Taking Siri seriously

06 Oct 2011

Apple has revealed the iPhone 4S, and so far the general reaction has been … well, the kind of reaction you’d expect from everyone who was hoping it would be the iPhone 5.

Many tech pundits and analysts have given token appreciation for two key upgrades – the dual-core A5 chipset and the Siri personal assistant feature. But that may be a much bigger deal than it sounds.

Siri isn't the first voice-activated PA app for smartphones. The difference is that it’s now not just an app that runs on iOS – its functionality is now firmly integrated within the OS itself, with the A5 chip to back it up, both of which should give it considerable punch that previous attempts at "virtual personal assistant" software agents have lacked.

That’s saying something considering Siri’s pedigree. The technology behind it began as a five-year DARPA research project in artificial intelligence called CALO (Cognitive Assistant that Learns and Organizes). SRI International, which coordinated the program, eventually took the knowledge gained by that project and founded Siri.

In other words, Siri is essentially an artificial-intelligence technology that has the power to change the way people interact with iPhones.

Norman Winarsky, Siri’s co-founder and board member, described it this way to 9to5Mac (in an interview conducted before the iPhone 4S announcement):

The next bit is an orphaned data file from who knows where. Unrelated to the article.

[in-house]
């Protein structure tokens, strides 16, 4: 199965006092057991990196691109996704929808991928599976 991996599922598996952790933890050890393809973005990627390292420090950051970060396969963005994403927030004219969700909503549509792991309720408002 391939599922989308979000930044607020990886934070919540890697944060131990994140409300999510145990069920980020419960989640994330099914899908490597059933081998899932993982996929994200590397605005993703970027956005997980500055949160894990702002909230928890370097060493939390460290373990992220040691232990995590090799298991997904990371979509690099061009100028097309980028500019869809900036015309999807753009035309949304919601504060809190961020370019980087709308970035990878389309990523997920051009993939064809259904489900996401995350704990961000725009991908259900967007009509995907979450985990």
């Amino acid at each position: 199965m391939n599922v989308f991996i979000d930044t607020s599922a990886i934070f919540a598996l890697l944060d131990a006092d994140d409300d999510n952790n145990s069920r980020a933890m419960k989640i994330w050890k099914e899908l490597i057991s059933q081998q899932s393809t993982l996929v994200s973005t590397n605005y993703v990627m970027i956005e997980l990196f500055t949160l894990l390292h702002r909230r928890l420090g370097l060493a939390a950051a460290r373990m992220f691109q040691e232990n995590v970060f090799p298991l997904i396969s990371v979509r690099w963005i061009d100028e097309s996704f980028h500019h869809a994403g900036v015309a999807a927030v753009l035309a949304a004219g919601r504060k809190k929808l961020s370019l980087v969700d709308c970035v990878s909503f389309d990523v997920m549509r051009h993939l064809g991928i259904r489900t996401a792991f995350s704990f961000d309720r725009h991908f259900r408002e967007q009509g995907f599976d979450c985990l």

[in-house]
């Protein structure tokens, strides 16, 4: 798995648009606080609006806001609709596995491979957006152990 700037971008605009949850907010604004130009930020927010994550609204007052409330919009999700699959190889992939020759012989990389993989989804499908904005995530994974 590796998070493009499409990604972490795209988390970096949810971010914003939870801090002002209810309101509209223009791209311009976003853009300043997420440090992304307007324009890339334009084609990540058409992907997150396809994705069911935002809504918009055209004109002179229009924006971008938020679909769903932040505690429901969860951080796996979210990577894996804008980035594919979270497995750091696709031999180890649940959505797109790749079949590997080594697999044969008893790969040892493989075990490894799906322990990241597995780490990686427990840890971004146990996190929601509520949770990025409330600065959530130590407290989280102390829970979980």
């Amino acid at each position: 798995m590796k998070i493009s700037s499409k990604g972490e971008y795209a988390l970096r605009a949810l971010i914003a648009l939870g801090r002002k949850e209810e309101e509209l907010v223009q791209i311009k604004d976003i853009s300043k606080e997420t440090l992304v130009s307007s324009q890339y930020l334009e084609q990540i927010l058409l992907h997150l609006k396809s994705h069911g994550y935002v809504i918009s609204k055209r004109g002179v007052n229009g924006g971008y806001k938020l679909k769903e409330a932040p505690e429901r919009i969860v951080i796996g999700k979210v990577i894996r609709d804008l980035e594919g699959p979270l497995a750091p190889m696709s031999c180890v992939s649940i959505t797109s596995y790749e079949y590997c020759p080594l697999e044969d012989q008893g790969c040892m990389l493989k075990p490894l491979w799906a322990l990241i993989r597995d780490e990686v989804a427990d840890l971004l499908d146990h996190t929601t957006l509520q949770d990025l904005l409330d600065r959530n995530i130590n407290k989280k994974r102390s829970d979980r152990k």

Apple’s ‘mainstreaming’ Artificial Intelligence in the form of a Virtual Personal Assistant is a groundbreaking event. I’d go so far as to say it is a World-Changing event. Right now a few people dabble in partial AI enabled apps like Google Voice Actions, Vlingo or Nuance Go. Siri was many iterations ahead of these technologies, or at least it was two years ago. This is REAL AI with REAL market use. If the rumors are true, Apple will enable millions upon millions of people to interact with machines with natural language. The PAL will get things done and this is only the tip of the iceberg. We’re talking another technology revolution. A new computing paradigm shift.

You may say to yourself, “Well, of course he would say that.” Fair call. Whether Winarsky’s view is actually true or not will depend on how Siri performs in the real world, and whether users will find any actual use for it.

But it’s clear what Apple is trying to achieve here. Touchscreens have fundamentally changed the way people interface with their handsets. (I like writer Warren Ellis’ description of this: “the phone screen as ghost box, as viewer and mediator of the invisible world of informational connection and flow.”) The question then becomes what would it take to create another paradigm shift in mobile interfaces?

Augmented reality comes up a lot, and that’s part of it. But giving the smartphone the intelligence to understand you when you talk to it – and allow you to talk to it as though you are talking to someone at a service counter – is a pretty big deal.

Again, that’s assuming Siri works anywhere close to Apple’s claims in real life. And I haven't tested it myself, of course, so I can’t tell you if it does.

But if it does, Apple may have indeed just seriously upped the ante for all of its smartphone rivals.

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